Explain how mental ill health may be indicated through an individual’s emotions, thinking and behaviour?
Mental illness is a disorder that is considered to be a type of interruption in a person’s emotions, thoughts, or behavior. Mental illness signifies to a wide variety of disorders which can range from mild distress to impairing a person’s ability to function in daily life. Signs and symptoms of mental illness can vary, depending on the particular disorder, circumstances and other factors. Whether a behavior is considered normal or abnormal varies on the person’s situation surrounding their behavior. Throughout history there’ve been three overall beliefs for the causes of mental illness. These three theories are known as supernatural, somatogenic, and psychogenic. Each one of these stands for how one is viewed when seen as having a mental illness.
The strengths when working with clients on a medical model perspective is that the use of the DSM provides a common language to use in the medical community. The DSM provides reliability and structural guideline to each mental disorder. The structural guidelines in the DSM provide an organized list of criteria and specifiers to help determine the severity of the mental disorder. When diagnosing a client, there are many similar signs and symptoms to each mental disorder; thus, the DSM provides the clinician information about differential diagnosis, prevalence, possible co-morbidity, age of onset, and progressive development of symptoms. Hence, focusing on the medical model and using the DSM can be beneficial to both the client and the clinician providing treatment.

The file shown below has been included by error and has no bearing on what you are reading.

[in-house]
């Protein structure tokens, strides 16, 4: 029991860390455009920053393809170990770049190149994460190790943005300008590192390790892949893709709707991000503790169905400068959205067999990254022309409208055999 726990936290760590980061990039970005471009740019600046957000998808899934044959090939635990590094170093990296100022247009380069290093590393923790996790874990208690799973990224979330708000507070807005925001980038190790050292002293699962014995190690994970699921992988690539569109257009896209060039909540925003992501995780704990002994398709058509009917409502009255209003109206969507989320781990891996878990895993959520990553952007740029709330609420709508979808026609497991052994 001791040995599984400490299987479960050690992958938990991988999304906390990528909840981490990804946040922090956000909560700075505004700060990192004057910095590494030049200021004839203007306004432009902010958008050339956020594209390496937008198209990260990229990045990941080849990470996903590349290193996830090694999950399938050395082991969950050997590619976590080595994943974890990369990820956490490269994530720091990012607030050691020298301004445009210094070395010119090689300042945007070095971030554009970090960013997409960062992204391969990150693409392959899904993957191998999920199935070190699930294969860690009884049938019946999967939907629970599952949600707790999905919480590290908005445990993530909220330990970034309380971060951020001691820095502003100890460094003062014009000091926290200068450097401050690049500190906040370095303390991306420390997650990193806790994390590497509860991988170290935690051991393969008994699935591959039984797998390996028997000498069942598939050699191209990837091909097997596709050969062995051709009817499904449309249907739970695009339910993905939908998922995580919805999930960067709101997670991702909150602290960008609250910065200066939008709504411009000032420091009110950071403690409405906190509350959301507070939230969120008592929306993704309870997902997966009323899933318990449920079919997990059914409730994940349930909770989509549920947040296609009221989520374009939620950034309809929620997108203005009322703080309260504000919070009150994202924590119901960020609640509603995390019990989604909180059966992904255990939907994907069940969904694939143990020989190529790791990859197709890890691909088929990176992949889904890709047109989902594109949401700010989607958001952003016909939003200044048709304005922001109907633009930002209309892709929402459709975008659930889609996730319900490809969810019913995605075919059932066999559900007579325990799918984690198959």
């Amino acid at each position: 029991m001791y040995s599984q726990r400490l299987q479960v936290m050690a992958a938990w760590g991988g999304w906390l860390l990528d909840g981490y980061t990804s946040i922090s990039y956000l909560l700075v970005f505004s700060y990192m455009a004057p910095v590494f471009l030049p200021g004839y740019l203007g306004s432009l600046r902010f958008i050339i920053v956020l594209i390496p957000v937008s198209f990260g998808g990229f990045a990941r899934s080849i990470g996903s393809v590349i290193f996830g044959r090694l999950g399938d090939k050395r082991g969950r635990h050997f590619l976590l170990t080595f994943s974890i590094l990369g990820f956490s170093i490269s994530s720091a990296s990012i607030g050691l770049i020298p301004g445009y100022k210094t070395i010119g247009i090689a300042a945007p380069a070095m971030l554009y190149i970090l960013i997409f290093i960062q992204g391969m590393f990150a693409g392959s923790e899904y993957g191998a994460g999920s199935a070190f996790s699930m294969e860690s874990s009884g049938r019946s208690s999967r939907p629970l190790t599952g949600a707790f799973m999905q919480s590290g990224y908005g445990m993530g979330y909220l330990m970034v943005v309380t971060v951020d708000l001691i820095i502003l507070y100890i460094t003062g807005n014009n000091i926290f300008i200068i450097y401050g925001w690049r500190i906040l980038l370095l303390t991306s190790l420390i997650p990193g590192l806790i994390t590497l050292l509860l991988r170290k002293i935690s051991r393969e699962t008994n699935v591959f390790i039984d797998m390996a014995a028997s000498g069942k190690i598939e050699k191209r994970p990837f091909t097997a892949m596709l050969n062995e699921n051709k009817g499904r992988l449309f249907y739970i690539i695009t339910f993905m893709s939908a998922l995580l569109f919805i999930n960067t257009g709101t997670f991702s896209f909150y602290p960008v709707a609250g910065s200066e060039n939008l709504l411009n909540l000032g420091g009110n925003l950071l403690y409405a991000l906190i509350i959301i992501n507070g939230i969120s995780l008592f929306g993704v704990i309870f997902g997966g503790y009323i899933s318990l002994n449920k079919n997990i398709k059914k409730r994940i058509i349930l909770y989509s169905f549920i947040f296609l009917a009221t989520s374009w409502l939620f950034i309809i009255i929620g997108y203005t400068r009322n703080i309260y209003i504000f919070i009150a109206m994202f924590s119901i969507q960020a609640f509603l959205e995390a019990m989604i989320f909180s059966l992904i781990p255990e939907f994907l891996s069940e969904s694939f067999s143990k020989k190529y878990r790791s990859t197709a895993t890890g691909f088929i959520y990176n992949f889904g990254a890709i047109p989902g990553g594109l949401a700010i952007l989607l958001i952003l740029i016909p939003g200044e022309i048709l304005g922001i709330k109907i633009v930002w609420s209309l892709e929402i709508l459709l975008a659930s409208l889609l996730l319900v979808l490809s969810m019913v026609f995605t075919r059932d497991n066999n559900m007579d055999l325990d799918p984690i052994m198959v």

She is thorough in what she does and uses her prior experience and skills when interacting with her patients. She obtains a comprehensive psychological report on each client and draws decisions from the history obtained from the assessments.
In contrast, the adaptive features of these behaviours are more obscure even to the individuals themselves. Often they can not explain the real reasons for their behaviour because the reasons are outside of their conscious awareness. In fact, if they were aware of what motivated their behaviour, they could possibly change it, either through their own efforts or by asking for help and getting support from therapists or friends and family. Therefore the presence of a symptom signals that the individual has an underlying conflict.